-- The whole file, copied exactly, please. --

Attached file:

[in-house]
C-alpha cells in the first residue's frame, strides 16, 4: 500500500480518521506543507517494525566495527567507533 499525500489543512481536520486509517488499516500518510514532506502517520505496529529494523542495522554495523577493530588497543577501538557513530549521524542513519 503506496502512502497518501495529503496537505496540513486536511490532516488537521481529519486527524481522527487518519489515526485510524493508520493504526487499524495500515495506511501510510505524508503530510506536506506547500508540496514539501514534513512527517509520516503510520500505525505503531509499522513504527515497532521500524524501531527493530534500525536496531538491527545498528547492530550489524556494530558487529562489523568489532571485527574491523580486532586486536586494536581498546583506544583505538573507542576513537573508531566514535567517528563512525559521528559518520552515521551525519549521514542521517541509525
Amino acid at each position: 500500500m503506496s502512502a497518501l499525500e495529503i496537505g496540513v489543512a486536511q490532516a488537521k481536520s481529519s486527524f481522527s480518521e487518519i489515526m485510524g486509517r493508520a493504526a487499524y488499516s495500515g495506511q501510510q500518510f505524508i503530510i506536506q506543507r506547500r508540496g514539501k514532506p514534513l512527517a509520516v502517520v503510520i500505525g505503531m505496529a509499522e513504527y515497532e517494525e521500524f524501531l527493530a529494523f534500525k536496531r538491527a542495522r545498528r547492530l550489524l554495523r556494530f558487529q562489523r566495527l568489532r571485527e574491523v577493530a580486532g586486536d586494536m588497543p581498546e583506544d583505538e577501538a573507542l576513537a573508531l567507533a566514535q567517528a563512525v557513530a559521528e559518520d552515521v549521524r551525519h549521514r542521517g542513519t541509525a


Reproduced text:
[in-house]
C-alpha cells in the first residue's frame, strides 16, 4: 500500500480518521506543507517494525566495527567507533 499525500489543512481536520486509517488499516500518510514532506502517520505496529529494523542495522554495523577493530588497543577501538557513530549521524542513519 503506496502512502497518501495529503496537505496540513486536511490532516488537521481529519486527524481522527487518519489515526485510524493508520493504526487499524495500515495506511501510510505524508503530510506536506506547500508540496514539501514534513512527517509520516503510520500505525505503531509499522513504527515497532521500524524501531527493530534500525536496531538491527545498528547492530550489524556494530558487529562489523568489532571485527574491523580486532586486536586494536581498546583506544583505538573507542576513537573508531566514535567517528563512525559521528559518520552515521551525519549521514542521517541509525
Amino acid at each position: 500500500m503506496s502512502a497518501l499525500e495529503i496537505g496540513v489543512a486536511q490532516a488537521k481536520s481529519s486527524f481522527s480518521e487518519i489515526m485510524g486509517r493508520a493504526a487499524y488499516s495500515g495506511q501510510q500518510f505524508i503530510i506536506q506543507r506547500r508540496g514539501k514532506p514534513l512527517a509520516v502517520v503510520i500505525g505503531m505496529a509499522e513504527y515497532e517494525e521500524f524501531l527493530a529494523f534500525k536496531r538491527a542495522r545498528r547492530l550489524l554495523r556494530f558487529q562489523r566495527l568489532r571485527e574491523v577493530a580486532g586486536d586494536m588497543p581498546e583506544d583505538e577501538a573507542l576513537a573508531l567507533a566514535q567517528a563512525v557513530a559521528e559518520d552515521v549521524r551525519h549521514r542521517g542513519t541509525a